We saw another pod of transient orcas (killer whales), and then the most amazing sight, of which I have no photos because I was living in the moment. Two orcas started chasing down a porpoise!

The captain said she had only seen it once before, and it didn’t end well for the porpoise.

While the porpoise is faster, the orcas have more stamina. We watched them chase in circles for probably 15 minutes, cheering on the porpoise and he kept leaping out of the way. Unfortunately we had seen so much and travelled so far due to the great conditions, we were really crunched for time because some of the tourists on board needed to catch the train back to Anchorage.

As we were leaving the chase, we saw something maybe even more amazing. A humpback whale! And we heard it! Every time it surfaced, we could hear the whale calls! Most amazing! Finally he flipped up his tail, and dove down, and we headed back to port.

That night we went to Ray’s Waterfront for supper. It’s a toss up which was the most spectacular meal of our trip, because this one was as good as the night before!

It was packed, so we ate at the bar. I had a seafood linguine that had big scallops, shrimp, cod and mushrooms in it. It was so amazing I ate it without taking a photo to share with you. Jeff had the Captains Platter with cod, shrimp, and scallops.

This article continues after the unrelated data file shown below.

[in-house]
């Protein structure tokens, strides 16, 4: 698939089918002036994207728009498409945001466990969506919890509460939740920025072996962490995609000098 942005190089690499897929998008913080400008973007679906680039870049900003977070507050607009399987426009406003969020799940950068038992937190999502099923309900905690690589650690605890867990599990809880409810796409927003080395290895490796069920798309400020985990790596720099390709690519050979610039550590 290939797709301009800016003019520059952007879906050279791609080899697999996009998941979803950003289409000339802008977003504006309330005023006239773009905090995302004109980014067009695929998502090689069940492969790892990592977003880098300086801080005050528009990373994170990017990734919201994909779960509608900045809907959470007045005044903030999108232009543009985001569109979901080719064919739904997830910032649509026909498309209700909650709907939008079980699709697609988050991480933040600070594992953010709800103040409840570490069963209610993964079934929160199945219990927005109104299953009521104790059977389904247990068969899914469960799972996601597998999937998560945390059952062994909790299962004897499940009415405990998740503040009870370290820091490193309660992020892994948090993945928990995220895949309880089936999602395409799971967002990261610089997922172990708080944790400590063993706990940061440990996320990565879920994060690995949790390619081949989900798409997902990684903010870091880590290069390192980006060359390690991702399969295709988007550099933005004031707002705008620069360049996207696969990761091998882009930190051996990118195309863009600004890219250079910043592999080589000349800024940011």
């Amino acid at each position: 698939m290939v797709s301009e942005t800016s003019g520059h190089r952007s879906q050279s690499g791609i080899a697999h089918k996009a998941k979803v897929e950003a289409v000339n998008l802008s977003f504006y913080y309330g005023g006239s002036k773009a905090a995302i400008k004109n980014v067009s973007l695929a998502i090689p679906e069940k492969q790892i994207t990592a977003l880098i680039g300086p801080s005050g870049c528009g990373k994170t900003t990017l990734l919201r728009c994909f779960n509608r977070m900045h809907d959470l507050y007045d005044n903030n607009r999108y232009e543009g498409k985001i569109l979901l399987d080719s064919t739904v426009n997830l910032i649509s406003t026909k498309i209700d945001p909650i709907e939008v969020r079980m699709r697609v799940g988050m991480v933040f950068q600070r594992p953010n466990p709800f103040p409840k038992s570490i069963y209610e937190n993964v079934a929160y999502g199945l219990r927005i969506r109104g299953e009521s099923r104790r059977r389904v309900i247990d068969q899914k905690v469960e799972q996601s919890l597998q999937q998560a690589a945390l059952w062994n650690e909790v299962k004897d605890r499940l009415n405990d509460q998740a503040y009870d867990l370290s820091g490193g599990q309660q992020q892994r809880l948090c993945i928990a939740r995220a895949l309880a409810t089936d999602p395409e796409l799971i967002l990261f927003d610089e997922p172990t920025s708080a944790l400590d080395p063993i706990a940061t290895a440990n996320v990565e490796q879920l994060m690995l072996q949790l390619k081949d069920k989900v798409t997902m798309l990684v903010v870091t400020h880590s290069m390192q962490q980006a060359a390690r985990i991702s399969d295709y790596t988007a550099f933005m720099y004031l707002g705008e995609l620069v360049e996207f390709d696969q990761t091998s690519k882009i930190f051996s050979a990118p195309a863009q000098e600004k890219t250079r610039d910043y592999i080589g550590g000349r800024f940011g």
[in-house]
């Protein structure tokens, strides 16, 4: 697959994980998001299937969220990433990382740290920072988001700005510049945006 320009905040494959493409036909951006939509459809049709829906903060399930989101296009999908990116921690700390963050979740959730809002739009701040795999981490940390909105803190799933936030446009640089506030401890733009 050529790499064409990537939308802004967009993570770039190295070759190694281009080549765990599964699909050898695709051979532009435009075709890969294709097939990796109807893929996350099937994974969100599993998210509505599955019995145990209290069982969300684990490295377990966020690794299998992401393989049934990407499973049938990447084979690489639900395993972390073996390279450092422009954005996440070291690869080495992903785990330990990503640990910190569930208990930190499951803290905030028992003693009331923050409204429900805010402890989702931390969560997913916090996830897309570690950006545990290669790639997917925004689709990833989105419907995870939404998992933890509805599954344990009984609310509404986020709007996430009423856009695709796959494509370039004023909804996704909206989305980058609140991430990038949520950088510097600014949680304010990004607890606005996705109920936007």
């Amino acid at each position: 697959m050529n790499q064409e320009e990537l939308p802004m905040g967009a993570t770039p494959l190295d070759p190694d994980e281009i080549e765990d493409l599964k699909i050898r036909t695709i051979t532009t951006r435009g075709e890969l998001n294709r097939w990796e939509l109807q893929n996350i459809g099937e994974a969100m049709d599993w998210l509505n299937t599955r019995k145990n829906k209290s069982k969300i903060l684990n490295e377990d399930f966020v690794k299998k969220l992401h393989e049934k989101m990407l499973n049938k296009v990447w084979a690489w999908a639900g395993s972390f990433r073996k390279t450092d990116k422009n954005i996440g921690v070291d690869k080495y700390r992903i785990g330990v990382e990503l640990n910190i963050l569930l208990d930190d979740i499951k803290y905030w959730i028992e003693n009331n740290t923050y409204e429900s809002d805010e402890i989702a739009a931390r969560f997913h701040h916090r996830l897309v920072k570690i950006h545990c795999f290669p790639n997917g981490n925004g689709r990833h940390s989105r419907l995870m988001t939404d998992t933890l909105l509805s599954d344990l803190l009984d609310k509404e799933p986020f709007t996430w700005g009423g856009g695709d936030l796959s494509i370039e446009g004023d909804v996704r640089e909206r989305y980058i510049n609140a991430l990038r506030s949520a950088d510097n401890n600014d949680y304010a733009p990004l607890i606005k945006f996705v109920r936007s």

The lack of photos may also have something to do with sampling all the fine Alaskan beers, only to find out later that they were all 6.7% beers! I had a terrific night!

By the way, the Denali Brewing Twisted Creek IPA was my favourite!

The next morning we checked out of Seward and headed back north, through Anchorage again, and up towards Mount Denali, the tallest mountain in North America!

Seward definitely stands out as a highlight of our trip. I think we liked Valdez a bit more a couple years ago, but Seward is a close second.

Lisa

Lisa (Verkley) Schuyler is a blogger reporting live from her new home in Canada's Yukon Territory. Often found wearing a hoodie, covered in pet hair, Lisa is a mis-placed forester who now spends her days engineering happiness for WordPress users. Lisa loves nature, animals, and most importantly, her handsome husband Jeff.

6 Replies to “Homer, the Kenai Peninsula, and Seward, Alaska

  1. Wow!!! What a great adventure. Sounds like you should go back in the winter when there are no tourists !! Always love following others vacations!!!!

  2. Your pictures are wonderful! I especially love the orcas. I’m surprised to hear about the traffic. When we were there six years ago we much preferred Seward to Homer, too.